The last several weeks in South Dakota have seen jockeying back and forth as the legislature wrestled internally on whether to follow “the will of the people” in the 2020 elections to legalize both medical and recreational use of that nasty old stuff cannibis.
Both parties seem to be torn between those who want to chastise and overturn the will of the people, and those who want to (in some way) legalize the stuff. The excuses for sticking it to the people are many, and some are pretty pitiful: such as “‘t’aint legal for the Feds yet” to “the roads will be more unsafe” and “but the chillun’s be able to get it easier.” Why? If highway safety were really such an overriding concern, SD would have never ended alcohol prohibition and would be a dry State today. If ease of minors getting alcohol and tobacco were so critical, well – you know what would still be illegal.
In the total all-States view, South Dakota isn’t much. But it reflects all too much the American war on some drugs.
This is all preliminary to the main subject of this commentary: while we are screaming and crying and praying over a few thousand civilians in Ukraine dying in that war, we continue to see tens and even hundreds of people die here in the Fifty States in our so-far eternal war on some drugs.
They die from overdoses, they die prematurely from contamination and counterfeit drugs, and they die in turf battles between drug suppliers (wholesale and retail) – competition. And sometimes they die because people are so desperate for their daily fix that they go out and rob and mug and kill for money or things to sell for money. To buy drugs.
Drugs that cost a few pennies to manufacture. And are sold for tens or hundreds of dollars. Because they are illegal. Because there is great risk in producing, importing, and selling them.
But there is more to that story. Consider this interesting bit of history, as found in AllThatsInteresting.com. It is the story of Aimo Koivunen, a young Finnish warrior (soldier) during the Second Finno-Russian (Continuation) War of 1941-1944. It is fascinating because he apparently accidently took a MASSIVE overdose of methamphetamine (an entire platoon’s supply) and do some really incredible physical feats fighting against Soviet invaders. And survived.
Most people do not know that during World War 2, every major combatant nation (including the US) issued methamphetamine to its soldiers, sailors, airmen – and even Marines. The meth did not turn them into superhuman Captain Americans but did let them stay awake and alert for long periods of time, more active, and even somewhat strong and more alert.
So why didn’t it turn them all into addicted meth-heads? Well, one nation DID have that problem: the Japanese Empire. Why? Because their quality control stank. And so did their production methods. As a result, the meth produced for the Imperial forces was heavily contaminated.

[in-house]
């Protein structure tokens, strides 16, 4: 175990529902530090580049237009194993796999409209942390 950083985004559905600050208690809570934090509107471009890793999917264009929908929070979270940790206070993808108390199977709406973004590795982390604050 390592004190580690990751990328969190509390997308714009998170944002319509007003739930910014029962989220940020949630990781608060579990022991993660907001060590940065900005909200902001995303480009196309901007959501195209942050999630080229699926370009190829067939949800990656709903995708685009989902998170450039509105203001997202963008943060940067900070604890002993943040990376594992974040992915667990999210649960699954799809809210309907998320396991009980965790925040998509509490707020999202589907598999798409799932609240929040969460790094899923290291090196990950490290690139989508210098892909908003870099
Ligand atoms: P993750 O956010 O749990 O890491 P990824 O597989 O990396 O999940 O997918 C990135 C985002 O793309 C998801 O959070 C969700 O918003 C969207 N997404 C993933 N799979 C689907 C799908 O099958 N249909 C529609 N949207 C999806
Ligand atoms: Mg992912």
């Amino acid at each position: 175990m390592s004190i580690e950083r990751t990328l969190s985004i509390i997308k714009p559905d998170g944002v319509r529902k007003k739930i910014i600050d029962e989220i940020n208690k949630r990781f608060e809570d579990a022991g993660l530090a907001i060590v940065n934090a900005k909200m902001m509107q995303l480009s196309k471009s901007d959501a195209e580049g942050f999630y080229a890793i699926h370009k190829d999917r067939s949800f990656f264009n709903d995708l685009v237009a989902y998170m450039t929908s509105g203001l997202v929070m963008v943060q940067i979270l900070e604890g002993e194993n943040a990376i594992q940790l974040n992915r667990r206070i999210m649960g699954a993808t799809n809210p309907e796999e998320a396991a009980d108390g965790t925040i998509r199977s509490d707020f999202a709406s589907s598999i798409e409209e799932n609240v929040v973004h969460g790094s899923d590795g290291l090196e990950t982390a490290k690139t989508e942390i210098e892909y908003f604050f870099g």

Just as the meth normally available on the streets and alleys of the States today is: it is the contaminants that make meth deadly, that make meth addictive, that create all the symptoms and long-term effects we take for granted today. Virtually NONE of the veterans who came home from the WW2 fronts had problems with addiction, for example.
But why is modern street meth so badly contaminated? Why are the methods of production so bad that they were considered primitive even back in the 1940s? (The so-called “Nazi method” of producing the stuff is not how the Germans produced it then.)
Thank the government – thank the War on Some Drugs. No standards of purity, no ready availability of pure ingredients, no court system to decide liability and resolve conflicts and competition. And in reality, no competition for quality. All the things that help our economy, and our food and drug production and distribution function without deaths and disabling maladies. All due to outlawing anything to do with meth production, distribution, and consumption.
NOT that we don’t produce various forms of meth today – and give it to hundreds of thousands of people. We call it Desoxyn. And closely related drugs include Ritalin, Adderall, and other brand names. Prescription drugs that are psychoactive. AND we give them to children.
Hmmm. Seems that there is a definite disconnect here, doesn’t it?
NOTE: I am NOT a user of recreational drugs – no, not even alcohol or tobacco. TPOL is NOT advocating that people take meth – no matter what method. I AM advocating that meth (and other drugs) be legalized: not because I want lots more people to take the stuff, but because I want to war on some drugs and its horrible results and side-effects to end. Including more and more government power, more and more abuse by police, and more and more revenue and profits to criminal groups. Both government and private. And more and more deaths.